F.I.: Now about your series. How far are you in the concluding part of The Shattered Sigil?
Just this month (November) I started serious work on The Labyrinth of Flame, so as yet I’m only a few chapters into the book. Although I don’t do a formal outline, I’m the sort of writer who likes to know the beginning, the end, and a few waypoints in between before I start writing. So I spent quite a while after finishing The Tainted City thinking about character arcs, the shape of the overarching story, and how I wanted the series to end. Once I had a good idea of that, it was time for the fun part: discovering (via the act of writing the story) just how the characters will get to that endpoint, and what twists and turns their path will take along the way.
F.I.: Is there an approximate release date set for The Labyrinth Of Flame?
Not yet. Night Shade only bought two books in my original deal, so Labyrinth isn’t yet on contract. Readers needn’t fear, though – I’m writing the novel no matter what (hey, I want to know how the story ends!), and I’ll put it out myself if need be.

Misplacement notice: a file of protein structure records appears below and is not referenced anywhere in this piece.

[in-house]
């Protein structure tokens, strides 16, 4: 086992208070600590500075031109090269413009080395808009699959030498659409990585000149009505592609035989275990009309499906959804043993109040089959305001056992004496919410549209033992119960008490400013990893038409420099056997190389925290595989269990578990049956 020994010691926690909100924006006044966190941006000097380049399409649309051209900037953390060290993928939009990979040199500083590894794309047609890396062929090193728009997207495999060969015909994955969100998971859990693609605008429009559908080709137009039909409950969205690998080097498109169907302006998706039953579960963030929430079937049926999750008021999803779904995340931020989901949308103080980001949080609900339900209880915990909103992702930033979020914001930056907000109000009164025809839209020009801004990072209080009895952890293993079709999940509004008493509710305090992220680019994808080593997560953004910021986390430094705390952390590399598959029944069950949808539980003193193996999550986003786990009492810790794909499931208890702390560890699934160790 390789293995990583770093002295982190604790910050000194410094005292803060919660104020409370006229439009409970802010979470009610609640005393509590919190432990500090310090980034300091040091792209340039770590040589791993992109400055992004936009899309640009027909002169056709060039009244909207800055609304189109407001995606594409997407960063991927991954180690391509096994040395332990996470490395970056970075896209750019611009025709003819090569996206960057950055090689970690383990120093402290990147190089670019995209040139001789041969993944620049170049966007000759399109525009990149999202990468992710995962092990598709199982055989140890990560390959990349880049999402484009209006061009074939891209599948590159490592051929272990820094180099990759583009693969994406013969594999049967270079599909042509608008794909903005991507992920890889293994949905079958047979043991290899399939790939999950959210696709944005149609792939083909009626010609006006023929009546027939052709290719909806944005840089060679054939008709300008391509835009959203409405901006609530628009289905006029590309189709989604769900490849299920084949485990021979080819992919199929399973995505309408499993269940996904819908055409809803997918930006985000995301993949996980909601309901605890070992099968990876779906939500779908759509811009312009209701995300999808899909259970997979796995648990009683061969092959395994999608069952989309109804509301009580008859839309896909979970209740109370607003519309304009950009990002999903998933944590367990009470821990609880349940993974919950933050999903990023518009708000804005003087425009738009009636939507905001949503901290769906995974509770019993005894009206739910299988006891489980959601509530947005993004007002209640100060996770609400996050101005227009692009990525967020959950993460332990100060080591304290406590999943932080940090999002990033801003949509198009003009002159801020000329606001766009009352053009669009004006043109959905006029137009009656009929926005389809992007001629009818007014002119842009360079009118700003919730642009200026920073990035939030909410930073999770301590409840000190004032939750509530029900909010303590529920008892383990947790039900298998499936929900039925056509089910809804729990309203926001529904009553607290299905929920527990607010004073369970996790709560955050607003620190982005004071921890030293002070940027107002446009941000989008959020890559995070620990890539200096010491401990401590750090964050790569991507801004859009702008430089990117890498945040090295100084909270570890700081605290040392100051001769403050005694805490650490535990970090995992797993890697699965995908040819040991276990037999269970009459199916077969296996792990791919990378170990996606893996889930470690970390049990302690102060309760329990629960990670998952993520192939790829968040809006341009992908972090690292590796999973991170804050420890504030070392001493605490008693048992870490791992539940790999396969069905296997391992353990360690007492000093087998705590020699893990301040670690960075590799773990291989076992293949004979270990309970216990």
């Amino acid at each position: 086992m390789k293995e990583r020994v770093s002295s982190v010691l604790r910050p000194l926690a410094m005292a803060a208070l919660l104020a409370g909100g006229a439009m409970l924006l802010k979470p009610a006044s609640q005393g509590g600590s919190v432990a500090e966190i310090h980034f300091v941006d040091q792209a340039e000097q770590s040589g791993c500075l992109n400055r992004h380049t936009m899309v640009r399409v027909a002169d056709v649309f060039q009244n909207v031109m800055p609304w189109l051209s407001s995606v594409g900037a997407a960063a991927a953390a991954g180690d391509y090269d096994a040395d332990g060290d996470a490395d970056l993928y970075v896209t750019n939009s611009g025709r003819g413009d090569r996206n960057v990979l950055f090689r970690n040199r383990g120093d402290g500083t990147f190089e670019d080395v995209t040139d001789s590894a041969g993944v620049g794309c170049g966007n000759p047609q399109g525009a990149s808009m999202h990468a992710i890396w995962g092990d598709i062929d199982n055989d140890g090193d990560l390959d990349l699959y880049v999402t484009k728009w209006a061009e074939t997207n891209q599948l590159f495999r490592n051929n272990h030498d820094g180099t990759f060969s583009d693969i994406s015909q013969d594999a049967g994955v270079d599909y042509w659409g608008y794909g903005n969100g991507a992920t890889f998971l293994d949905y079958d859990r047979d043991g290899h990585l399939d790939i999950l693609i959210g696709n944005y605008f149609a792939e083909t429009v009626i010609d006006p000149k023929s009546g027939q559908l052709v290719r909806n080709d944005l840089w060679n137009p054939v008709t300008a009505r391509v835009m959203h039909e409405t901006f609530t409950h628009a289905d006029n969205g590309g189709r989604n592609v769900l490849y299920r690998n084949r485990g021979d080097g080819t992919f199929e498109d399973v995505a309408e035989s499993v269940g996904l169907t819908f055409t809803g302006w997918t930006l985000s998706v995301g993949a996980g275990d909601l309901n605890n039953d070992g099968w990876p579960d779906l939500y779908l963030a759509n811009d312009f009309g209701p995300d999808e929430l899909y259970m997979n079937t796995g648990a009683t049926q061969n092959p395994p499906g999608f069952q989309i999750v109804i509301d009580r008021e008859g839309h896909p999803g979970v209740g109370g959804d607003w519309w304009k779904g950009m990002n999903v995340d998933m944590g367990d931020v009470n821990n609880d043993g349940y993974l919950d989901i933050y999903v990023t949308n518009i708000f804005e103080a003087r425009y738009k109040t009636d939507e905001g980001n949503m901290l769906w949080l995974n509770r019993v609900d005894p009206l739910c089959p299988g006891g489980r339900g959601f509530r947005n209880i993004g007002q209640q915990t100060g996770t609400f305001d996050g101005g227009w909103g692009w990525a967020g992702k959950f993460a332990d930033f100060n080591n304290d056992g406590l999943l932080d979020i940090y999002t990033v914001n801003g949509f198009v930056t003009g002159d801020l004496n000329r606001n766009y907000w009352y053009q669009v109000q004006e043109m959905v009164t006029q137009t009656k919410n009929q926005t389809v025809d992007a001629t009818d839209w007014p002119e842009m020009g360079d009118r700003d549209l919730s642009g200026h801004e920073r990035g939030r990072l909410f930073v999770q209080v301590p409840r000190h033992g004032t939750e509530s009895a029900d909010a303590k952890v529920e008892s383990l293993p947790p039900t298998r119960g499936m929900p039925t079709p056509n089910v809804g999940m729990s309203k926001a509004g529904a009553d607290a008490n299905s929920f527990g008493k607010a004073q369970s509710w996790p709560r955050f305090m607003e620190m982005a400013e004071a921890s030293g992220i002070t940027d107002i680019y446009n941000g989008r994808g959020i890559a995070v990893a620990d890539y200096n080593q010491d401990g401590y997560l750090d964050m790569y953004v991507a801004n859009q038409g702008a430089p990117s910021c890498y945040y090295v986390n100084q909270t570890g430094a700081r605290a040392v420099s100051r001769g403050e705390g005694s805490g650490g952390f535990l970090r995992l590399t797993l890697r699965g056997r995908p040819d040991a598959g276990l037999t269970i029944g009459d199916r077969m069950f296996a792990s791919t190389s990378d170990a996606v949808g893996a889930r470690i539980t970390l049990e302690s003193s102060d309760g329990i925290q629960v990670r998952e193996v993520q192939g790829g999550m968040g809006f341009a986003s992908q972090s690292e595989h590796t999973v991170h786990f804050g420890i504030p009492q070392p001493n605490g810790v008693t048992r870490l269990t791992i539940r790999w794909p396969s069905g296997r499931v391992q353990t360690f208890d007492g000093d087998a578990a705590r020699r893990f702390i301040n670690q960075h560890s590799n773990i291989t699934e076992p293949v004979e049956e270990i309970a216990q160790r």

F.I.: And after The Shattered Sigil? What will be your next project?
Good question. I’m a “one book at a time” sort of writer, so while I have little wisps of ideas for new books lurking deep in my brain, they’ll stay mere wisps until I finish Labyrinth. At that point I’ll ask myself the same question I did before I wrote The Whitefire Crossing: what kind of book do I want to read? And then I’ll write whatever that is.
F.I.: I’m curious what that book will be. Now, I want to end with some questions about how you write. Do you have a schedule every day? Like writing on predefined times or do you write when the possibility or inspiration occurs?